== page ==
Inside the Apple Vision Pro labs

Roger Stringer Roger Stringer
August 28, 2023
3 min read
Inside the Apple Vision Pro labs

As CEO of Flexibits, the team behind successful apps like Fantastical and Cardhop, Michael Simmons has spent more than a decade minding every last facet of his team’s work. But when he brought Fantastical to the Apple Vision Pro labs in Cupertino this summer and experienced it for the first time on the device, he felt something he wasn’t expecting.

“It was like seeing Fantastical for the first time,” he says. “It felt like I was part of the app.” That sentiment has been echoed by developers around the world. Since debuting in early August, the Apple Vision Pro labs have hosted developers and designers like Simmons in London, Munich, Shanghai, Singapore, Tokyo, and Cupertino. During the day-long lab appointment, people can test their apps, get hands-on experience, and work with Apple experts to get their questions answered. Developers can apply to attend if they have a visionOS app in active development or an existing iPadOS or iOS app they’d like to test on Apple Vision Pro.

For his part, Simmons saw Fantastical work right out of the box. He describes the labs as “a proving ground” for future explorations and a chance to push software beyond its current bounds. “A bordered screen can be limiting. Sure, you can scroll, or have multiple monitors, but generally speaking, you’re limited to the edges,” he says. “Experiencing spatial computing not only validated the designs we’d been thinking about — it helped us start thinking not just about left to right or up and down, but beyond borders at all.”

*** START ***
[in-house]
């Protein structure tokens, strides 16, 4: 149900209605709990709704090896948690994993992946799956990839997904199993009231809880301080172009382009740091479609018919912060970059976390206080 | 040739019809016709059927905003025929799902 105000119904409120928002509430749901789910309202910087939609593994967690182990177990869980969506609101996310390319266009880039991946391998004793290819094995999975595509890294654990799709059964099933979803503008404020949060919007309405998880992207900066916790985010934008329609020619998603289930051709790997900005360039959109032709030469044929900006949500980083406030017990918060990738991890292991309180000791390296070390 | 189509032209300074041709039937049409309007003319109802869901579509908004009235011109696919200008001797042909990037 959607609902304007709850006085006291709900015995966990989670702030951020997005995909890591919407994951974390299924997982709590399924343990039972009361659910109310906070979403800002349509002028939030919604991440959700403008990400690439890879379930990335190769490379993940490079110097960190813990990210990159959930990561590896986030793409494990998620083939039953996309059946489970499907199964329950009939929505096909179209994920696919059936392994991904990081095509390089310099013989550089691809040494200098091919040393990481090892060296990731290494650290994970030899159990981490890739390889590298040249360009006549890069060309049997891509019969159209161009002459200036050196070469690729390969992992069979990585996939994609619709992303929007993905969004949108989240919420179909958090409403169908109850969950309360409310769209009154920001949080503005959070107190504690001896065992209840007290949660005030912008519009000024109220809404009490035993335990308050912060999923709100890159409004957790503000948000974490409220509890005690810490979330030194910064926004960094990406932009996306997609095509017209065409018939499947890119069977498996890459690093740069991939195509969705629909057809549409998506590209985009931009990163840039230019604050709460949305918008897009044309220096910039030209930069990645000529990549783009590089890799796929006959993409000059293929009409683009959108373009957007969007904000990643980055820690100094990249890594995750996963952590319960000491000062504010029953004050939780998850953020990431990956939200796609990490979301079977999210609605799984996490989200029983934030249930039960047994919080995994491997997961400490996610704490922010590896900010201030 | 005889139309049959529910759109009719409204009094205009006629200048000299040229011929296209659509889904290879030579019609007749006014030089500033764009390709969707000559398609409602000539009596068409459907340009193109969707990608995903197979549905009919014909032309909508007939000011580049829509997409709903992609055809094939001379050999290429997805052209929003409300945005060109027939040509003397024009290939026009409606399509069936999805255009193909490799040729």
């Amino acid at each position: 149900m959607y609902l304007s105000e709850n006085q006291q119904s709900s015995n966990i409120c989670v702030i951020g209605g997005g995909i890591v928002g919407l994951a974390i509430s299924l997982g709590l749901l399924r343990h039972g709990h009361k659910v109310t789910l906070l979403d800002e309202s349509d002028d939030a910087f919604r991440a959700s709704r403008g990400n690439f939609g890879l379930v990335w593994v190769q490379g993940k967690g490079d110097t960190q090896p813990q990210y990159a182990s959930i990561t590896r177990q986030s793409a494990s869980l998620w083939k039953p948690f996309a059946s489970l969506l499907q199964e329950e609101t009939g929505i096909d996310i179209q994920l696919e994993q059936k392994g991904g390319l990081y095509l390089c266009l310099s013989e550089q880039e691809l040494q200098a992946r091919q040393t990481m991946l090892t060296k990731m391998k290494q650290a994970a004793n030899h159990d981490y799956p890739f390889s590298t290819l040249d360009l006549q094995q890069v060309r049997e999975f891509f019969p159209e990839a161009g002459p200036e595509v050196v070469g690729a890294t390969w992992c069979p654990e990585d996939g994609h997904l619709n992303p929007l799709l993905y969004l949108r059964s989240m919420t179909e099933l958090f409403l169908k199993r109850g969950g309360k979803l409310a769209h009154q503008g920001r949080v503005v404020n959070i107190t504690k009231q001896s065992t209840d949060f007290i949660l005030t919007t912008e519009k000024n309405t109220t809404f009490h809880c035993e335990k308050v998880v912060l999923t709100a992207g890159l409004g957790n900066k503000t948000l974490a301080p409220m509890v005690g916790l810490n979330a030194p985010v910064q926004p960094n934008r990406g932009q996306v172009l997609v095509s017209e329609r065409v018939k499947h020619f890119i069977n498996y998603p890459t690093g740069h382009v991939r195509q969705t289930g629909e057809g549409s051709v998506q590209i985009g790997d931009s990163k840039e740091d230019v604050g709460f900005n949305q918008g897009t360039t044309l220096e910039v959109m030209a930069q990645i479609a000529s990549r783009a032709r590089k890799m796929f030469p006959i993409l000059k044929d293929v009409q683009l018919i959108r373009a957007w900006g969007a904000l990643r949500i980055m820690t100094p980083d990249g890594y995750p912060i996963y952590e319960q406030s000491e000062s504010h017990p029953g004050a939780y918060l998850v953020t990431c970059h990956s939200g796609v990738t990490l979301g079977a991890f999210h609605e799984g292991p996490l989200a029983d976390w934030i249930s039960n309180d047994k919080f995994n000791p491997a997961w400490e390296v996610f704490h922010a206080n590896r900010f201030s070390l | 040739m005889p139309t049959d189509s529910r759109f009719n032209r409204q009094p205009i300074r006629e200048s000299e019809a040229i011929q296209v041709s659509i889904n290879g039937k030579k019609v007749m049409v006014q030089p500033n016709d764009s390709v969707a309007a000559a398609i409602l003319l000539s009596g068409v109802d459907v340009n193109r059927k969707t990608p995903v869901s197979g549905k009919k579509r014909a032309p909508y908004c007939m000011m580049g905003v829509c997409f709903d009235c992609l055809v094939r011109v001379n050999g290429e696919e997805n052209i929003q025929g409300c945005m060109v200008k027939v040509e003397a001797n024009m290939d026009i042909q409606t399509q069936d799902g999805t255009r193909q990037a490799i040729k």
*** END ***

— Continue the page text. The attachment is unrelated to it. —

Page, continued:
And as not just CEO but the lead product designer (and the guy who “still comes up with all these crazy ideas”), he came away from the labs with a fresh batch of spatial thoughts. “Can people look at a whole week spatially? Can people compare their current day to the following week? If a day is less busy, can people make that day wider? And then, what if like you have the whole week wrap around you in 360 degrees?” he says. “I could probably — not kidding — talk for two hours about this.”

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